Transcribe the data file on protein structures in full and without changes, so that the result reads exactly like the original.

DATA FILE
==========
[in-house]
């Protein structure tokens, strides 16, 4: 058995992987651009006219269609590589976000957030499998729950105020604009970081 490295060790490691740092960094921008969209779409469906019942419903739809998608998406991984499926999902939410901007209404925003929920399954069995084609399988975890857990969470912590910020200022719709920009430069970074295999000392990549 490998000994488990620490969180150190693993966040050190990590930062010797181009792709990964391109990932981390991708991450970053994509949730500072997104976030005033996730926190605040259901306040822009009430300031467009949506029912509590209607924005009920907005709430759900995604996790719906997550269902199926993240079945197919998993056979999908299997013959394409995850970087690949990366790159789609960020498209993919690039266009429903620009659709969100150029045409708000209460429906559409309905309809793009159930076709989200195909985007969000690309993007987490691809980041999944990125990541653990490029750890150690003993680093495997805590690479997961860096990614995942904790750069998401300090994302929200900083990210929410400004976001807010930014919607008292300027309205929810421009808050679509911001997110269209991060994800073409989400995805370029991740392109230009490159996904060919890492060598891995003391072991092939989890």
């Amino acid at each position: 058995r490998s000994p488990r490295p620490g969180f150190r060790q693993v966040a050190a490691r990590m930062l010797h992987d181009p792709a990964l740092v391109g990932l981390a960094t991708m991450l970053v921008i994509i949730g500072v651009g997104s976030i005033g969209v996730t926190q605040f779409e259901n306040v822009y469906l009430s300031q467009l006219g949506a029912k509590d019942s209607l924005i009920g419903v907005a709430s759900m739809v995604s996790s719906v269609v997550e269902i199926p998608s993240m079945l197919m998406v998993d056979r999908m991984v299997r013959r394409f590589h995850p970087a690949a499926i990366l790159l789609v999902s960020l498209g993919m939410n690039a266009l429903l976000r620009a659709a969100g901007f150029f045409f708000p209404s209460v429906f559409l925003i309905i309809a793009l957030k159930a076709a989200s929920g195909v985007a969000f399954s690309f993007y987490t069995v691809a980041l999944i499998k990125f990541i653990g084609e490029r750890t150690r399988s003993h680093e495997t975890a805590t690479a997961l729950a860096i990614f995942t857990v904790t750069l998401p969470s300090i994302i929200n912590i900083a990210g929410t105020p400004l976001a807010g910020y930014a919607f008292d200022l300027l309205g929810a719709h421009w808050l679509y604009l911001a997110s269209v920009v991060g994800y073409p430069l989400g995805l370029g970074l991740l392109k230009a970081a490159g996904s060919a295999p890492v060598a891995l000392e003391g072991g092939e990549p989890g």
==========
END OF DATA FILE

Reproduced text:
[in-house]
């Protein structure tokens, strides 16, 4: 058995992987651009006219269609590589976000957030499998729950105020604009970081 490295060790490691740092960094921008969209779409469906019942419903739809998608998406991984499926999902939410901007209404925003929920399954069995084609399988975890857990969470912590910020200022719709920009430069970074295999000392990549 490998000994488990620490969180150190693993966040050190990590930062010797181009792709990964391109990932981390991708991450970053994509949730500072997104976030005033996730926190605040259901306040822009009430300031467009949506029912509590209607924005009920907005709430759900995604996790719906997550269902199926993240079945197919998993056979999908299997013959394409995850970087690949990366790159789609960020498209993919690039266009429903620009659709969100150029045409708000209460429906559409309905309809793009159930076709989200195909985007969000690309993007987490691809980041999944990125990541653990490029750890150690003993680093495997805590690479997961860096990614995942904790750069998401300090994302929200900083990210929410400004976001807010930014919607008292300027309205929810421009808050679509911001997110269209991060994800073409989400995805370029991740392109230009490159996904060919890492060598891995003391072991092939989890």
């Amino acid at each position: 058995r490998s000994p488990r490295p620490g969180f150190r060790q693993v966040a050190a490691r990590m930062l010797h992987d181009p792709a990964l740092v391109g990932l981390a960094t991708m991450l970053v921008i994509i949730g500072v651009g997104s976030i005033g969209v996730t926190q605040f779409e259901n306040v822009y469906l009430s300031q467009l006219g949506a029912k509590d019942s209607l924005i009920g419903v907005a709430s759900m739809v995604s996790s719906v269609v997550e269902i199926p998608s993240m079945l197919m998406v998993d056979r999908m991984v299997r013959r394409f590589h995850p970087a690949a499926i990366l790159l789609v999902s960020l498209g993919m939410n690039a266009l429903l976000r620009a659709a969100g901007f150029f045409f708000p209404s209460v429906f559409l925003i309905i309809a793009l957030k159930a076709a989200s929920g195909v985007a969000f399954s690309f993007y987490t069995v691809a980041l999944i499998k990125f990541i653990g084609e490029r750890t150690r399988s003993h680093e495997t975890a805590t690479a997961l729950a860096i990614f995942t857990v904790t750069l998401p969470s300090i994302i929200n912590i900083a990210g929410t105020p400004l976001a807010g910020y930014a919607f008292d200022l300027l309205g929810a719709h421009w808050l679509y604009l911001a997110s269209v920009v991060g994800y073409p430069l989400g995805l370029g970074l991740l392109k230009a970081a490159g996904s060919a295999p890492v060598a891995l000392e003391g072991g092939e990549p989890g």